Debates will be ongoing as to whether the Braves were justified in their firing of manager of Fredi Gonzalez Tuesday, or whether the front office is merely making him the scapegoat for their own miscalculations about this season (as I believe).
But there’s one thing that’s not up for debate: The handling of Gonzalez’s firing, as orchestrated by general manager John Coppolella, was one of the clumsiest transactions in pro sports history.
• As the Journal-Constitution’s David O’Brien reported, Gonzalez first learned he had been fired from a travel agent, not Coppolella. About an hour following the Braves’ loss in Pittsburgh Monday night, the manager received an email confirmation of a flight that had been booked for him for Tuesday to return to Atlanta. The Braves still had six games remaining on their road trip, including three more in Pittsburgh. So it wasn’t difficult for Gonzalez to conclude he had been fired. But that wasn’t confirmed until he confronted team officials in the team hotel Monday night. (Coppolella was on the trip at that point but president of baseball operations John Hart wasn’t. Hart joined the team on Tuesday and the plan was to tell Gonzalez at that time.)
• Gwinnett Braves manager Brian Snitker was phoned by Coppolella Monday morning and told the Braves were going to fire Gonzalez the next day and the team wanted him to take over as interim manager. Snitker was having breakfast with his wife at the time. “My wife and I were having breakfast, and it kind of, I was like, ‘Oh, man.’ It kind of got my head spinning a little bit. I felt like I just kind of dropped out of the sky into the clubhouse.”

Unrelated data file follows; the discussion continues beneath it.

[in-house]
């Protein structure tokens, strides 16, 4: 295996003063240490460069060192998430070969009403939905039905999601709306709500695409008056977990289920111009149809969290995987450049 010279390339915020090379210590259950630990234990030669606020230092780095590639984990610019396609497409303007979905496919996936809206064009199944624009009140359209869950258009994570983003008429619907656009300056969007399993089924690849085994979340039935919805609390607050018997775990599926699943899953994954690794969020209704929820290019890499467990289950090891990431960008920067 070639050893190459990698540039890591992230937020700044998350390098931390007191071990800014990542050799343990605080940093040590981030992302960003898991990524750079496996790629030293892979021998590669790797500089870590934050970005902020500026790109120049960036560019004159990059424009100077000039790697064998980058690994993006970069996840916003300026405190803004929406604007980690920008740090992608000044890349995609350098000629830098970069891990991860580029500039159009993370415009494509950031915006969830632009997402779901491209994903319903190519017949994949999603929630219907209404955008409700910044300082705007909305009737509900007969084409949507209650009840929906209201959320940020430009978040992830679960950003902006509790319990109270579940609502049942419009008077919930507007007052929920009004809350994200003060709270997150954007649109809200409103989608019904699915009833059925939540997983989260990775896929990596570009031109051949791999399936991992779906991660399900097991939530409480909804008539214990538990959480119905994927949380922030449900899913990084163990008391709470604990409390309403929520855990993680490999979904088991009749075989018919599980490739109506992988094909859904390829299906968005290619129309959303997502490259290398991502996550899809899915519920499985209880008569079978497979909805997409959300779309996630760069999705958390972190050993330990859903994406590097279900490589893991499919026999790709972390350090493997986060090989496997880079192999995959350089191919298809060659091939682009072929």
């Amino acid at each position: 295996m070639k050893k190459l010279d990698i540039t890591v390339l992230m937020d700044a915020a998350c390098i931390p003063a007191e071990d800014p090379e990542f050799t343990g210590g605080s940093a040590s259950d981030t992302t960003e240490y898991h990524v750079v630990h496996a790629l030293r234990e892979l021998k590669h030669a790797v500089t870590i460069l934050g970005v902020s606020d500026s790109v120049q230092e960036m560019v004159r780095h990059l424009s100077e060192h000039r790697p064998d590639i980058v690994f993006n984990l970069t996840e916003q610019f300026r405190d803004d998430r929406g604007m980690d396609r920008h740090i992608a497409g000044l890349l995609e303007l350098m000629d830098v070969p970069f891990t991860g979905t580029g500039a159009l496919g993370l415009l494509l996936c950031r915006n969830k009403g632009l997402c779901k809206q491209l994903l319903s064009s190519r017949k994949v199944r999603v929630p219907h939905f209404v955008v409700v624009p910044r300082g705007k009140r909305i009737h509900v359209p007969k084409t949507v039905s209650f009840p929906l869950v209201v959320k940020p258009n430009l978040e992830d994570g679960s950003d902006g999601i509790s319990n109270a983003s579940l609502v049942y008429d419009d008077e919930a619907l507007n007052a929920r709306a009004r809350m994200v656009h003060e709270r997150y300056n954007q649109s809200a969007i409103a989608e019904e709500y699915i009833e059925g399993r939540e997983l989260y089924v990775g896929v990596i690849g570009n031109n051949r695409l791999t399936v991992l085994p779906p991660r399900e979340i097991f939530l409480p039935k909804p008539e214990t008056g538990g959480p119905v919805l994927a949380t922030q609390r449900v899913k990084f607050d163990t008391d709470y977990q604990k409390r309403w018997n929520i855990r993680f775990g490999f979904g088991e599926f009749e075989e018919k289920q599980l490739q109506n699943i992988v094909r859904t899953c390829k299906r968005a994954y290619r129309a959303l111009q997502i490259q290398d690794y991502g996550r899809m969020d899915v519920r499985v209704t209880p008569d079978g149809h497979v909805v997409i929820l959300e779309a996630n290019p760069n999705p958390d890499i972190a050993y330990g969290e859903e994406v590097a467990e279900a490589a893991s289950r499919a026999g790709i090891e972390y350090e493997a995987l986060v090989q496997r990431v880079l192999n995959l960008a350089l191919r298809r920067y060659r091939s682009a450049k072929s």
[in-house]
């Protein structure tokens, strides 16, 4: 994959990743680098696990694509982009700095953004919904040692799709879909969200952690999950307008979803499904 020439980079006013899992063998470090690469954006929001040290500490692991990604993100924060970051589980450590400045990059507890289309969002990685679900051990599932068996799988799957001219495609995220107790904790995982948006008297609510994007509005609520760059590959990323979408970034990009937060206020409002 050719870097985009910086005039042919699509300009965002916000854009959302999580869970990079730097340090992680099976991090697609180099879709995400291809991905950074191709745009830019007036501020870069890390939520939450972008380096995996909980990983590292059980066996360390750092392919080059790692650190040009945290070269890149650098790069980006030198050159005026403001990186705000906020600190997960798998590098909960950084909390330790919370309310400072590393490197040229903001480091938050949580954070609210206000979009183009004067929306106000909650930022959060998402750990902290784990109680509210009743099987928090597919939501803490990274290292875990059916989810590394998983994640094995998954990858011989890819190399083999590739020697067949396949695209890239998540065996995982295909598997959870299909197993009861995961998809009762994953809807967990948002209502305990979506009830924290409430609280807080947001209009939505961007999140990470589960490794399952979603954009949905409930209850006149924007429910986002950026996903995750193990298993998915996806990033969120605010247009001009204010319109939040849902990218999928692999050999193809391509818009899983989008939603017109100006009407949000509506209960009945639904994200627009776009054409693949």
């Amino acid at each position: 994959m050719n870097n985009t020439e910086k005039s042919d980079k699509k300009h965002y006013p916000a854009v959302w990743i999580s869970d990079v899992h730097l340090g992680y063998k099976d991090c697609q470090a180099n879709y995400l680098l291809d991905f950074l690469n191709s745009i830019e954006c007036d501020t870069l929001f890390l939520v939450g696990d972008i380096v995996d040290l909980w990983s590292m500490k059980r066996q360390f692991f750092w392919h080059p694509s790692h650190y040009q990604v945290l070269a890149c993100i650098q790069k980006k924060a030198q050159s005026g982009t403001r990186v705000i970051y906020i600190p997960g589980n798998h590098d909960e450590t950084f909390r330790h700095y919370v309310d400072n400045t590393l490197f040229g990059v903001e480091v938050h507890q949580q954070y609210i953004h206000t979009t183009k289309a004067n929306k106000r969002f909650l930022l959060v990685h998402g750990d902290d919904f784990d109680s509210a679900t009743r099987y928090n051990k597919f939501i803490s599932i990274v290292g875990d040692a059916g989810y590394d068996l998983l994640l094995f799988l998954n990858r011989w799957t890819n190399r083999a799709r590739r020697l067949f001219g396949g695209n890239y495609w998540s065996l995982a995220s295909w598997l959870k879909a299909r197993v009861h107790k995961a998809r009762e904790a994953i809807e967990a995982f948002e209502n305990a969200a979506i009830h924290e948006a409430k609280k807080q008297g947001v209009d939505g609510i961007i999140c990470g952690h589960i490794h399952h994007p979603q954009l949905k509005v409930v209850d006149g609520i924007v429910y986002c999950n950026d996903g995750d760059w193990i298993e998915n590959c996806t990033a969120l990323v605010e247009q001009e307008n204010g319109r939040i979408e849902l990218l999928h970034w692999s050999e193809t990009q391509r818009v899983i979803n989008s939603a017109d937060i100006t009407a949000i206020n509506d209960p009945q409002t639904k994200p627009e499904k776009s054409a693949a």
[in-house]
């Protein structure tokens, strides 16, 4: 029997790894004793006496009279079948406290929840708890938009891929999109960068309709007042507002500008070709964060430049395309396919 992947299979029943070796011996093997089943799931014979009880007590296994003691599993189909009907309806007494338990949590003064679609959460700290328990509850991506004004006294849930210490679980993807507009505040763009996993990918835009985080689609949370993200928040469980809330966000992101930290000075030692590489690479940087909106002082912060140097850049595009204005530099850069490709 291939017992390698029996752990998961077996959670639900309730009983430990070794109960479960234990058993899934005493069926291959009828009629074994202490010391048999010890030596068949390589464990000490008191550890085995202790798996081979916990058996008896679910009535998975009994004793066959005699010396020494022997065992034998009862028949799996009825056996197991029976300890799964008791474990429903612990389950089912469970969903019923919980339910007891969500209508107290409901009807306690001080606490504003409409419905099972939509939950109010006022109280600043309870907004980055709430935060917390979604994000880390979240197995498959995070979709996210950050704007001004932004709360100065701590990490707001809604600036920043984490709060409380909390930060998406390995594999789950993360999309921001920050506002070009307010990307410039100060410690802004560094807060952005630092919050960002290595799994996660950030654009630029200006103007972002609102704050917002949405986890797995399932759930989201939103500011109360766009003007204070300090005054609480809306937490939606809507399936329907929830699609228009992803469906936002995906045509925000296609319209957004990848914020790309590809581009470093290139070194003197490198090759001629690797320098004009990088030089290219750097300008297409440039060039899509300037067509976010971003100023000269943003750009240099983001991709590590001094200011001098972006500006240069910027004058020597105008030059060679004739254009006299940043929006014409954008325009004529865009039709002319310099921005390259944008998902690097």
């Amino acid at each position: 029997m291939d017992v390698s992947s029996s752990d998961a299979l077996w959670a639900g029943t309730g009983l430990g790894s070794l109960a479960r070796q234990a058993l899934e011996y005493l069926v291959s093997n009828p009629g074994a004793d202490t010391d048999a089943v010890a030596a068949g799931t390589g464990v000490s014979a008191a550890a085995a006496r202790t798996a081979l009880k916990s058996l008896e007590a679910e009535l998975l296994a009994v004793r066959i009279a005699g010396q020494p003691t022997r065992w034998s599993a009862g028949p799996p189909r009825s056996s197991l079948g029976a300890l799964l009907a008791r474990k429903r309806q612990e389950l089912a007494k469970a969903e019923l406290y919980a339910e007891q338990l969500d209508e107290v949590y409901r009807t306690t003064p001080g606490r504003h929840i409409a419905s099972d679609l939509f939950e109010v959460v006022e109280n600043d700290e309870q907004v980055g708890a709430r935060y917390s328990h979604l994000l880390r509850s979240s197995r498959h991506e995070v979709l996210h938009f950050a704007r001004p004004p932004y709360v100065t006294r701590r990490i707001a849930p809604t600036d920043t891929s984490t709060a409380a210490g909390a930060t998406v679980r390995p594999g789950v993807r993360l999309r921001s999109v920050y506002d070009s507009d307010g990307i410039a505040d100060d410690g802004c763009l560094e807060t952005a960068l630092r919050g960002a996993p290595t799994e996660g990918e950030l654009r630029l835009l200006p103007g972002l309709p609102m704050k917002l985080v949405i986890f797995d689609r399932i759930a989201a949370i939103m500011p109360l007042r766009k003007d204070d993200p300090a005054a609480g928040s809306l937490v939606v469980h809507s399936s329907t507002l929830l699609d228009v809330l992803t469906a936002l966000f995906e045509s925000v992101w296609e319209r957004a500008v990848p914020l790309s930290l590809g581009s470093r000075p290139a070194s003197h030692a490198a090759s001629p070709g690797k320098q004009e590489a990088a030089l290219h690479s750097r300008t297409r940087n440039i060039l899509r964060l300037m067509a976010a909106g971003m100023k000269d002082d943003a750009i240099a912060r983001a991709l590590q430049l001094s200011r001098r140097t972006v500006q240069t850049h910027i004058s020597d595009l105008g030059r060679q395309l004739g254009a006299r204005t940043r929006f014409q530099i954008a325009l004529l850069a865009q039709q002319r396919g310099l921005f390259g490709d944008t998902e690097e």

So let’s recap. The organization that preaches class and professionalism and doing things the “Braves way,” felt it more important to tell a travel agent (the night before) that Gonzalez was getting fired and tell Snitker, his temporary replacement, a full 24 hours ahead of time that a change was coming.
Even if you attempt to justify giving Snitker a heads up — enabling him to pack for the trip — 24 hours notice is a bit much. More than a bit, actually. And certainly, there is no reason to feel compelled to book Gonzalez’s return flight with a travel rep before the manager is even informed that he’s gone.
This wasn’t a high security situation — Take his parking key card! Security, escort him out! — and certainly there is no shortage of Pittsburgh-to-Atlanta flights. Was Coppolella worried fares were going to go up?
There are clumsy ways to do things. But Coppolella and the Braves just took clumsy to a new level.
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